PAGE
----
9. Glad to read this tribute to a boisterous and loving man, your father of 85 years. He would probably be the life of the party and amuse my mother with his stories. I think that it would be nice to know him, as a neighbor, friend or being a special daughter that you are to him!

    • Luanne

      He just arrived the day before yesterday, too. My parents are going to be staying by me for two months. He’s already started making friends here . . . .

      • You have talked about your mother and grandmother and their gifts of teaching you things. I am so glad to have read more about your father. I think it would be fun to have him around! I liked reading those special ways our parents prepared for parties, in the “old days!” We would hear my parents getting ready, the next morning, while they slept, we should never have done this, but during their manhattens’ faze, we would eat the alcohol imbued cherries! yummy! Also, finding nuts in the nutbowls, would nibble on those, too! This party seemed like one my parents would have enjoyed! Smiles, Robin

        • oops! Didn’t mean to leave a run-on sentence. Meant to finish the line about hearing them get ready… by adding that we would like to see the way my Mom would set out the special dishes and glasses. My Dad would set up a ‘bar’ area, etc. Then, the next morning, the leftover drinks and food… Thanks for the memories, Luanne! Robin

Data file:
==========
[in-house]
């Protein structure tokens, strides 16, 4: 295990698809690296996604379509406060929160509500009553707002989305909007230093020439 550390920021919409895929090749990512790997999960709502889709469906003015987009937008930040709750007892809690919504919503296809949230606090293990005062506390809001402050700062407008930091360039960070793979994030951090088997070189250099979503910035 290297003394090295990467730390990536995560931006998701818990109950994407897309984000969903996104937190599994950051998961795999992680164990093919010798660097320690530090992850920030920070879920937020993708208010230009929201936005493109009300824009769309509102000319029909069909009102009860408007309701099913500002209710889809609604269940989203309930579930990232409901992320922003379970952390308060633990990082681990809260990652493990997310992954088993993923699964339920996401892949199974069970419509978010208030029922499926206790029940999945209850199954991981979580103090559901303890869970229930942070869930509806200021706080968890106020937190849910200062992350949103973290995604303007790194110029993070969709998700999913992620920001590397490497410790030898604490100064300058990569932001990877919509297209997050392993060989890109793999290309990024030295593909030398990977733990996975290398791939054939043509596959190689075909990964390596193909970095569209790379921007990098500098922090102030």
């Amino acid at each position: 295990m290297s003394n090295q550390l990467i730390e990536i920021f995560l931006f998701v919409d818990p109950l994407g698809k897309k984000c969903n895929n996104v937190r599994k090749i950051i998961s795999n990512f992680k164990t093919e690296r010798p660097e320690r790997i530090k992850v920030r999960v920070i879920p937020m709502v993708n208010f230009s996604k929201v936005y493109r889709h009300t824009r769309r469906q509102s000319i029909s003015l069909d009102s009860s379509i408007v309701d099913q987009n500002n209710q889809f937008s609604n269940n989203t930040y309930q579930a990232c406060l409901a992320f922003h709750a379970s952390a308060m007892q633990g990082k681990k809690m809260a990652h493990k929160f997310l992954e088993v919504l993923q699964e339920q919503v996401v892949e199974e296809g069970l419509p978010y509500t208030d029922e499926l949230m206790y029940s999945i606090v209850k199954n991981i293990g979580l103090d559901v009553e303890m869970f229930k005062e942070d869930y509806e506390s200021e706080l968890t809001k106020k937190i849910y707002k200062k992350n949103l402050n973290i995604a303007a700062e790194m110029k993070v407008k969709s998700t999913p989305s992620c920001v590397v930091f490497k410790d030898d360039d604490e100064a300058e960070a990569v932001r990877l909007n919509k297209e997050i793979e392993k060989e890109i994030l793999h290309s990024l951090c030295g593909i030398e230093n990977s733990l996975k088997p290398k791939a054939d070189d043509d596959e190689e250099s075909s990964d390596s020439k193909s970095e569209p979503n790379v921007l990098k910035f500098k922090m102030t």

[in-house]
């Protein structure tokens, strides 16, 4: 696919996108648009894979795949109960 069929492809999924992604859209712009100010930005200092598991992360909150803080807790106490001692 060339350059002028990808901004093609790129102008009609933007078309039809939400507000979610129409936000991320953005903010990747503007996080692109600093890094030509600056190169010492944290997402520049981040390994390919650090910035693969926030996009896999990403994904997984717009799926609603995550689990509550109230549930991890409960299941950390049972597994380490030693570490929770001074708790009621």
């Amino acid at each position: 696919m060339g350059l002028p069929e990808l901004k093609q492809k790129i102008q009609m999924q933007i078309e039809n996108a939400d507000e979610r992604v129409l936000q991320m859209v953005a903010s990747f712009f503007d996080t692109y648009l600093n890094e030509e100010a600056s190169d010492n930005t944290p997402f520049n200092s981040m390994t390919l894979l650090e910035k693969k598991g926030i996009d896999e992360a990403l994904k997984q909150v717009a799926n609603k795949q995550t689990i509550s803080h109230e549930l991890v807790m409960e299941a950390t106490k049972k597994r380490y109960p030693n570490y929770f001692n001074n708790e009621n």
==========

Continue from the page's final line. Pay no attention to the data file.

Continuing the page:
10. Nice. my parents divorced, when I was nine, so many of my New Year’s eve memories where coming home late from a date, with my mom asleep. Mostly good New Years. My father was from an Italian heritage and if they were gambling (which they may well have been) it would not have been at home. thanks. ! nice post all my best, Lynn Bowne Weed

  11. Nice. my parents divorced, when I was nine, so many of my New Year’s eve memories where coming home late from a date, with my mom asleep. Mostly good New Years. My father was from an Italian heritage and if they were gambling (which they may well have been) it would not have been at home. thanks. ! nice post all my best, Lynn Bowne Weed

    • Luanne

      I didn’t realize that the Italians are big gamblers. I know that it tends to run in certain groups of people, but I didn’t know that it was an Italian pasttime. Nice to meet you, Lynn!

  12. didn’t mean to post twice

  13. Well, some tend to be. But from my understanding, rarely “in the house”.